Our location in the Arts District motivated the decision to showcase local artists whose styles complement the restaurant's warm, contemporary design.
Every element of the Stephan Pyles restaurant contributes to the dining experience in its entirety. Artwork plays an integral role in the mix, balancing the majesty that represents "Texas of the mind" with the tastes of New Millennium Southwestern Cuisine.
No visit to the restaurant is complete without taking the time to experience the works of these extraordinary artists. Click on the links below to view each piece in the collection.
Sylvia Moss engages a mix of light and richly textured prickliness, not unlike the Texas cactus. Her two works are a paradox of beauty, with "Rhapsody in Red" becoming almost exotic with embedded bits of glass dancing in the candlelight. The broken glass yields explosions of color as you move past it, reminiscent of Texas in the evening. Placed at the bar, this painting entices the viewer to come close, but not touch.
Sherry Owens, back in her new studio after a long hiatus, has created a suspended piece for the restaurant. Coaxing Crape Myrtle into a gentle Texas twister of sinewy branches, it could be something spotted in west Texas today, or in an imagined movie in the cowboy era.
Rusty Scruby, John Ater, Cheryl Kline, Allison V. Smith, and Sylvia Moss revisit an imaginary Texas landscape. All of these works are actually more mythic than narrative.
The first of Rusty Scruby's pieces hangs over the banquettes. Drawing on the contribution of many textures skillfully woven into, under, and on top of the work, it reminds the viewer that it is not necessarily aligned with reality. A second piece, in the corridor to the restroom, is a collaboration with photographer John Ater. Shot at night from Stephan's balcony, its rich color, hot orange sunsets and cooling clouds seem almost a rehearsal of the feeling for the restaurant. Rusty interpreted this piece with his technique of weaving, rendering the images reductive. For full effect, the imagery requires viewers to move in for a closer look.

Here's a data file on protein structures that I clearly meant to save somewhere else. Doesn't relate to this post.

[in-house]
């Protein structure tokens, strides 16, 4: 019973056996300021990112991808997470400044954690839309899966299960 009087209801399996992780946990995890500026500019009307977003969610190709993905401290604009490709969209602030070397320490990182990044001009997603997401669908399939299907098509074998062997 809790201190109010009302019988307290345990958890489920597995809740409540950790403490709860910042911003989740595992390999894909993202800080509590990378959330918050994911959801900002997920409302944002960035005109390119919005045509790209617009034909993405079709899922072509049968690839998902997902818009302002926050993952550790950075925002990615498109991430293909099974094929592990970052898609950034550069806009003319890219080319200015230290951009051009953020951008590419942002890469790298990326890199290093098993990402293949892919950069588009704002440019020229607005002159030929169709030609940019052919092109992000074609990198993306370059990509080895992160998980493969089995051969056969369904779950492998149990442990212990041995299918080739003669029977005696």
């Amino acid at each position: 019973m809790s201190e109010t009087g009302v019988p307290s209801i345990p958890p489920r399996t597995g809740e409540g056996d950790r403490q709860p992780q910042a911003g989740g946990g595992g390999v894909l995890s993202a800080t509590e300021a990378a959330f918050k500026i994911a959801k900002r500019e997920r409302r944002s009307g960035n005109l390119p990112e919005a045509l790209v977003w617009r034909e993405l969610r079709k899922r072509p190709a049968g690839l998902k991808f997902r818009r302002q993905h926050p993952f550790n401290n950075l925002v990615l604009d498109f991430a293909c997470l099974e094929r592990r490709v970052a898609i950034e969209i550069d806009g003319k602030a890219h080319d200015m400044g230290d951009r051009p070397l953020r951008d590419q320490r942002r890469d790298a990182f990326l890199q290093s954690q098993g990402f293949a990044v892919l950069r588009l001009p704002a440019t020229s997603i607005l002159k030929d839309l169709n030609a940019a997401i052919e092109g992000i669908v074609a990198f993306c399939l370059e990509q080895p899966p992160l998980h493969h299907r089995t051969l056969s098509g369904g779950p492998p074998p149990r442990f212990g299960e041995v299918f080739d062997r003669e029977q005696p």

In the main dining room is another Sylvia Moss painting, "Cloudburst". Once again, her surface – rough, rich, and illuminated by the sun – embraces the Texas sky. It is joined by a glass piece by Barry Entner, which picks up the light of the night sky.
In the private dining room, Cheryl Kline's evocative work seems mysterious, enigmatic and soulful, providing a smooth palette of nuanced light emitting from an almost detached cloud. Also on display, Allison V. Smith's photographs, another reminder of the quick change in Texas skies. Viewers are led on a road trip through Texas, destination unknown. Also in private dining, two small works by Dan Rizzie, who started with Stephan at Routh Street Café.
Artwork selected and coordinated by fine arts consultant Sharon Corgan Leeber of Architectural Art Company, architecturalartsinc.com. According to Sharon, being an observer of art really involves paying attention; if you do that, you will begin to see what it tells us, often different stories depending on your place in time.